Another category of mitre-shaped (semi-spherical or sphero-conical) hats is characterized by their lower rim, but as a rule do not have any trim or revers. These are typically shown in yellow, but their division into stripes has two types: a sectoral or cross-shaped division (illus. 4: 1-2), and a segmented division, sometimes with a single transverse stripe (illus. 4: 3-5). These hats belonged to the tsars and princes. Russian princes are most often shown in segmented headwear. There are hats of a simplified type, without revers, dyed in various colors (illus. 4, 6). The sectional division of the first type preserves the denotation of stemmas (and their division into four parts). The division into segmented zones of the second type originates, most likely, from the frontal positioning of a central brooch depicting a heavenly or earthly patron. The first variant symbolizes power, while the second symbolizes service. These headwear were more formal, and likely represented a form of princely insignia.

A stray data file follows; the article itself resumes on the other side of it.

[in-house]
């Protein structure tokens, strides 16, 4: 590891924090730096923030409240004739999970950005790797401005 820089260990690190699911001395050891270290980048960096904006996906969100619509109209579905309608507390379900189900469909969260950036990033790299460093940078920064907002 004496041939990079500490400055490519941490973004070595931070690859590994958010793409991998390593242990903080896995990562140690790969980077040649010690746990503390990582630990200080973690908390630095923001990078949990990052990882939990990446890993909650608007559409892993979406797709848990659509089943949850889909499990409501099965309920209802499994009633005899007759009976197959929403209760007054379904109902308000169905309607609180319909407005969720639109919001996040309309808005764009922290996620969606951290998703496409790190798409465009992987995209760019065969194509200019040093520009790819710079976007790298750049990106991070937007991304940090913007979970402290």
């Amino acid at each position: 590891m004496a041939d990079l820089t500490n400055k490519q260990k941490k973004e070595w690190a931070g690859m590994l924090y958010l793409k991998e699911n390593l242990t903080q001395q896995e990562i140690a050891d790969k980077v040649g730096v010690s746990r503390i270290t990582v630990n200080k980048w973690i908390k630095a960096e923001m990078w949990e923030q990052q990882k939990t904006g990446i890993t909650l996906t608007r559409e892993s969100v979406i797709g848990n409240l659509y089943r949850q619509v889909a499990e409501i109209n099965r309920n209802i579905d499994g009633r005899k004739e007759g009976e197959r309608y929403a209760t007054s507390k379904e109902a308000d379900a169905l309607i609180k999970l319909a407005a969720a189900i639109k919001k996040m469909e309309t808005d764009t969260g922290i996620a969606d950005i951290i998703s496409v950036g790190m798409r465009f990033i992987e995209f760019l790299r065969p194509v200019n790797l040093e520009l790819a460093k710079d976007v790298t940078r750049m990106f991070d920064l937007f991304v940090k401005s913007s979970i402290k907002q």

Sources also reflect headwear worn by wider circles of society. The most commonly seen headwear in the Radziwiłł Manuscript is a kind of soft kolpak with revers which has a frontal slit (illus. 5: 1-3). The podea Church Procession shows taller, pointed kolpaks which may be more expensive (illus. 5: 4). On the other hand, a conical, possibly knit commoner’s kolpak (illus. 5: 5) is much simpler. In some of these simple forms, no revers is visible, and the crown flops over decidedly (illus. 5: 6). We also see hats with wedge-shaped crowns (illus. 5: 7).